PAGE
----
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Microbes Tied to Pedicle Screw Loosening, Spinal Implant Failure

Low-virulent microorganisms detected using sonication on extracted hardware

spine

WEDNESDAY, June 12, 2019 (HealthDay News) -- Low-virulent microorganisms frequently detected on pedicle screws may be an important cause of spinal implant loosening and failure in patients without signs of infection, according to a study recently published in the Journal of Neurosurgery: Spine.

Vincent Prinz, M.D., from Charité-Universittsmedizin Berlin, and colleagues used sonication to assess microbial colonization of extracted hardware from 82 patients (mean age, 65 years) undergoing revision surgery and removal of spinal implants. Consecutive patients between January 2015 and December 2017 were evaluated, including those with pedicle screw loosening but no clinical signs of infection.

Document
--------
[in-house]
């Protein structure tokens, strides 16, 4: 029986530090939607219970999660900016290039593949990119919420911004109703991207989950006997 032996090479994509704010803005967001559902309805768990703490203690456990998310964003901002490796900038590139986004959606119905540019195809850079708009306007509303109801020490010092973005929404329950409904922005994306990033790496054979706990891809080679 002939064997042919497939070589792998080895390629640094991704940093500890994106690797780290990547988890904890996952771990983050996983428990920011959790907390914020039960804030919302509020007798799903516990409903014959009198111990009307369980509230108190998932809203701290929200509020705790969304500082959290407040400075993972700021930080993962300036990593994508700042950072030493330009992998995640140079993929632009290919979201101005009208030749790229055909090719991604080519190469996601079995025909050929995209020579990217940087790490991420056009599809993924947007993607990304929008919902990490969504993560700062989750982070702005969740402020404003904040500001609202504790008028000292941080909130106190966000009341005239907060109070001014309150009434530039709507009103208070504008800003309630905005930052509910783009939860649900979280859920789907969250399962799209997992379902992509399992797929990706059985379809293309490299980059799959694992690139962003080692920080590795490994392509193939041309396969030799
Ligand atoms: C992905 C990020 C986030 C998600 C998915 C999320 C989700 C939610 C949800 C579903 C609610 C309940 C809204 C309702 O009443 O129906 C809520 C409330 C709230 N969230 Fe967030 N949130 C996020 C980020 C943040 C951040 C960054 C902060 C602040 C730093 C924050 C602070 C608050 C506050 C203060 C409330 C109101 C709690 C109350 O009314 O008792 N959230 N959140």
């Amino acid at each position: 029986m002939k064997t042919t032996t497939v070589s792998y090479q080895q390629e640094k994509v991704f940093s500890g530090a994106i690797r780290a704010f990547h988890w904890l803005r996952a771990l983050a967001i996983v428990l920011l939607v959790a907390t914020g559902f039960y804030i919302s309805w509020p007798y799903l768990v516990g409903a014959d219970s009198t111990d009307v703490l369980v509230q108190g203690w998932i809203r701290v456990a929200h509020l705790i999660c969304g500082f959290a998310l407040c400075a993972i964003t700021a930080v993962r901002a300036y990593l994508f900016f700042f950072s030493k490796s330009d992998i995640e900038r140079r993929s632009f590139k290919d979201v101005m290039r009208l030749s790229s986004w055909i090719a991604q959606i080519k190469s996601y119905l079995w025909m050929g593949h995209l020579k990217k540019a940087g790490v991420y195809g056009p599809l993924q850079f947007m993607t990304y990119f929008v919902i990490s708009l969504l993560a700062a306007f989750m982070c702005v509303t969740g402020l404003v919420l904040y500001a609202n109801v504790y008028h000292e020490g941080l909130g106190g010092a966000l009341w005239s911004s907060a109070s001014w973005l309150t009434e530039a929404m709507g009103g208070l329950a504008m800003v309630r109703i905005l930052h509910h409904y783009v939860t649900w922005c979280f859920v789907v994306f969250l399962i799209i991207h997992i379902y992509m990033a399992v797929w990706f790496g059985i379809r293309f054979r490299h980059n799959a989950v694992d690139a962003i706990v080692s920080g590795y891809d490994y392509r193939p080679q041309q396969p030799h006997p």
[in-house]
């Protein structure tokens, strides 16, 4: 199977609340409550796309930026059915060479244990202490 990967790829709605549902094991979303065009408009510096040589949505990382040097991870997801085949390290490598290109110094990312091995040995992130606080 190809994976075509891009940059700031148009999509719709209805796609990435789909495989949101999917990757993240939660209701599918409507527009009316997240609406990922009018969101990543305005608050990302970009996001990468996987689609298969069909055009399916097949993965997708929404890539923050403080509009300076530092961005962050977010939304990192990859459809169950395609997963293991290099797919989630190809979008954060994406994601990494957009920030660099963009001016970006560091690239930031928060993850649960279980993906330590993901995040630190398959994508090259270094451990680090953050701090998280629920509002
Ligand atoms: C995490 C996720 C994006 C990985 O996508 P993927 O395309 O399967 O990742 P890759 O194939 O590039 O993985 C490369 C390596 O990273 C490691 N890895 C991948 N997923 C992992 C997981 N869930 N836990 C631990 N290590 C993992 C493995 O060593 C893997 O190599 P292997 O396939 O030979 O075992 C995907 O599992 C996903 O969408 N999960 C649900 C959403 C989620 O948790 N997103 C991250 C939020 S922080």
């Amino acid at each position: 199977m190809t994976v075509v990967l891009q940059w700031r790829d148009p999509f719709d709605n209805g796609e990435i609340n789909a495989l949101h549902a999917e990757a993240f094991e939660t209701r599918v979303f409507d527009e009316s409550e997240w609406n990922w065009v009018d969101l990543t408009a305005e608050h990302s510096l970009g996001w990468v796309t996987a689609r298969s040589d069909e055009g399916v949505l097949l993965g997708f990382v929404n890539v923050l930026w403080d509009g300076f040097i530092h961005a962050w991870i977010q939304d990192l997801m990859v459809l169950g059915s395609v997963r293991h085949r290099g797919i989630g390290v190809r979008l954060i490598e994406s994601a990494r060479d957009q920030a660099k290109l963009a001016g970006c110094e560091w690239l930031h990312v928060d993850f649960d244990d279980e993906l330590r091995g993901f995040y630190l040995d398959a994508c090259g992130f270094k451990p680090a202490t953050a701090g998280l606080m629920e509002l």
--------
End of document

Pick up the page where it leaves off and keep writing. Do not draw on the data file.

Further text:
The researchers found that 22 (40.7 percent) of the 54 patients with screw loosening had a positive sonication result, whereas none of the 28 patients without screw loosening had a positive sonication result. Among the 22 patients with positive sonication results, 24 microorganisms were detected. Coagulase-negative staphylococci (62.5 percent) and Cutibacterium acnes (formerly known as Propionibacterium acnes, 25 percent) were the most common isolated microorganisms. Duration of previous spine surgery was significantly longer among patients with a positive microbiological result (288 minutes) versus those with a negative result (201 minutes).

"Sonication is a highly sensitive approach to detect biofilm-producing bacteria, and it needs to be integrated into the clinical routine for optimized treatment strategies," the authors write.

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